Fallingwater (The Edgar J. Kaufmann House) is the world's most famous private residence, and was pivotal in putting the 68 year-old, flamboyant architect, Frank Lloyd Wright, back into the limelight.
Commissioned in 1935 by the Pittsburgh department store owner, Edgar J. Kaufmann whose son, Edgar Kaufmann Jr. was working as an apprentice for Wright in the Talesin Fellowship. Fallingwater would be built on the spot that the Kaufmann's first visited in 1913 when they leased the 1,635 acre site along the Bear Run watershed as an employee retreat. In 1921 a cabin was built where the guesthouse now stands, and in 1933 became under the ownership of the Kaufmanns.
The elder Kaufmann came to Wright in October 1934 to discuss a new building to replace the aging cabin that lacked plumbing, heating, and electricity. Upon his first visit to the Bear Run site in March of 1935 he order a detailed site survey done. Then did nothing for 6 months.
On a Sunday in September, Wright received a call from Kaufmann, and uttered his famous words, "Come along E.J. we're ready for you." The fact of the matter was that nothing was drawn! Wright had honestly done no physical work on Fallingwater in that 6 month period, it was all done mentally, and so he calmly sat down despite the panic of his apprentices and in the 2 hours it took Kaufmann to drive to Talesin from Milwaukee drew rough, but detailed drawings of what would become Fallingwater. Kaufmann came, and approved of the drawings, although he didn't expect Wright to build the home right over the waterfall.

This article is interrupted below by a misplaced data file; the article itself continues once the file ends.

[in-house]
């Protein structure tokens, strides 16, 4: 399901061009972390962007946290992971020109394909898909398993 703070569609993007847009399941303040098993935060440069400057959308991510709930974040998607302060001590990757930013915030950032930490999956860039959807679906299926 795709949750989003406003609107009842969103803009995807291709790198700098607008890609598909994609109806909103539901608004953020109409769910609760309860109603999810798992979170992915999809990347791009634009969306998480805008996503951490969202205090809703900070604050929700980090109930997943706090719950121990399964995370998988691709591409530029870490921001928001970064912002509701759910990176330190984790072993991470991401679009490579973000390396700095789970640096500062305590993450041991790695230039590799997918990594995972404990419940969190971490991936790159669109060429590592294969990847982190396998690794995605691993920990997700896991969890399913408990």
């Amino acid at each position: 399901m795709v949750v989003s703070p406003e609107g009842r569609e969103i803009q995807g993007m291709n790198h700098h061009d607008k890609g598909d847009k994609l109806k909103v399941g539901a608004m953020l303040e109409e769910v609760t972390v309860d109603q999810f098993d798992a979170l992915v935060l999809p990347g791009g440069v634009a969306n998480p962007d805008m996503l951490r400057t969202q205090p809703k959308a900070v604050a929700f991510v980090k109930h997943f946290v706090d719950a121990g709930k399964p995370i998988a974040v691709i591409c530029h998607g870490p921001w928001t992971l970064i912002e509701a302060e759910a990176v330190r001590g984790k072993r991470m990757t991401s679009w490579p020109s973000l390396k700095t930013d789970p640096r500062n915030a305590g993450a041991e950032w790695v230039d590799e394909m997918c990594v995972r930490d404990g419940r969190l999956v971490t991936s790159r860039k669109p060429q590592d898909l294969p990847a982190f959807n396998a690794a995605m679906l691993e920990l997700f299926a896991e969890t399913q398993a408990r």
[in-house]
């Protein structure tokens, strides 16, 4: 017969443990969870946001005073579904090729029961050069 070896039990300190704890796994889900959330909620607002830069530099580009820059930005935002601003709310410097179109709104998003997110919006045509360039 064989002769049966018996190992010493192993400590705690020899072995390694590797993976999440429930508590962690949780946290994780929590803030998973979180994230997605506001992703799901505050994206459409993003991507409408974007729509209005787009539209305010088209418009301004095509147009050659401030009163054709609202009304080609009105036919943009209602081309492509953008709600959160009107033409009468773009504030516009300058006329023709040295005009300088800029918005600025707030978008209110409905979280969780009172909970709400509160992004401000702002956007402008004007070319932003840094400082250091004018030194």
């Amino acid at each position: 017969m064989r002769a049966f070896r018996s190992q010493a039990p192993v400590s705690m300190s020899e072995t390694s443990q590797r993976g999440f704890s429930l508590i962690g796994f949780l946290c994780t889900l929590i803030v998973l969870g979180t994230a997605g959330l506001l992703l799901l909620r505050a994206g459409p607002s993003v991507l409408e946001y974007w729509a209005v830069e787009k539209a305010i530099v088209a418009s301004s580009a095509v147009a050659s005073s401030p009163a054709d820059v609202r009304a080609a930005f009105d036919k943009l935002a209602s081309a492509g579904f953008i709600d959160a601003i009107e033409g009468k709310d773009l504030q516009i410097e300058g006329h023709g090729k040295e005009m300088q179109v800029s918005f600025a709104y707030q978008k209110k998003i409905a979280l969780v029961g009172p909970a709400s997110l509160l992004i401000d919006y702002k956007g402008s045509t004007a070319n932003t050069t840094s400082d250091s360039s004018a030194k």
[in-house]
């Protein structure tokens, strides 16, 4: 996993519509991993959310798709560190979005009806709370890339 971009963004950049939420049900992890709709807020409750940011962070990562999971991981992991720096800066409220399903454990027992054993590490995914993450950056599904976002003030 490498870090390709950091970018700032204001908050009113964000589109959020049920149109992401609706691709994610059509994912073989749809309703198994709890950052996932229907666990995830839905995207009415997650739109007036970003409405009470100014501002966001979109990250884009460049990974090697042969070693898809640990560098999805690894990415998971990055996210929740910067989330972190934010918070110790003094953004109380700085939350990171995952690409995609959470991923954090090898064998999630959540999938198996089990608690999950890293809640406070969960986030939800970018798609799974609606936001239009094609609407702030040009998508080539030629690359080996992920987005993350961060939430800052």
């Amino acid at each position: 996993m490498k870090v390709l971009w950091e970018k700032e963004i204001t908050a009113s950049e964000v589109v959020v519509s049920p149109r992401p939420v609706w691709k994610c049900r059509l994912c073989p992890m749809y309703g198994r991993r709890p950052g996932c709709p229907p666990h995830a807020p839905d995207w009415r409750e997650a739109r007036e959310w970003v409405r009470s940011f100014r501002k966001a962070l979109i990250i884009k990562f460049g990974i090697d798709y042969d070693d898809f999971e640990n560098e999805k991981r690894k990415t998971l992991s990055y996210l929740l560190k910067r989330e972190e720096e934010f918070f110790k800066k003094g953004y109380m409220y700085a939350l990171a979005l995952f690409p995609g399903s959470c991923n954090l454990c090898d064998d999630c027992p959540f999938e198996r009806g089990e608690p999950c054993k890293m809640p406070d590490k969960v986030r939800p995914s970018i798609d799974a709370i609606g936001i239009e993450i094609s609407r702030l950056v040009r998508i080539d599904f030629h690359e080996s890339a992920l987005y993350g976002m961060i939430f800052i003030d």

Construction on Fallingwater began in April 1936 and on August 19th when the 1st floor slab was being created, the most serious blunder during the construction occured. At Kaufmann's request, Fallingwater's engineers and contractors had added twice as much steel upsetting the detailed designs that Wright had made. Even more damaging, was the lack of attempts to balance the extra steel. Although much of the damage caused by the steel was later corrected, the drooping lines in the main cantilever and cracks in the concrete are the still visible aftermath of it. In 1939 a guesthouse was added complete with a diving pool.
Fallingwater, like all of (Except his very early works) Wright's buildings, Fallingwater blends in with its surroundings. A rock quarry was created near by to excavate rock from the river bed to create the building's main slabs, as so to blend in with the surrounding rock. Many of the concrete cantilevers seem as if they were part of the earth. The floor was done in such a way that it gleams as if it were flowing water. The hearth in the living room was built over the still visible rock where the Kaufmann family loved to have picnics. The main cantilever seems to give the feeling that Fallingwater is floating over the cascades. There is even a stairway down to the stream separated from the inside by a large glass lock. Even though it may not be Wright's masterpiece in his own opinion, it is one of his best works and put him back in the architectural spotlight, even having a Time cover dedicated to him and Fallingwater.
In October 1969 Edgar Kaufmann Jr. gave the property to the Western Pennsylvnia Conservancy for the public to enjoy and today it recieves more than 70,000 visitors annually.
McCarter, Robert. Fallingwater: Frank Lloyd Wright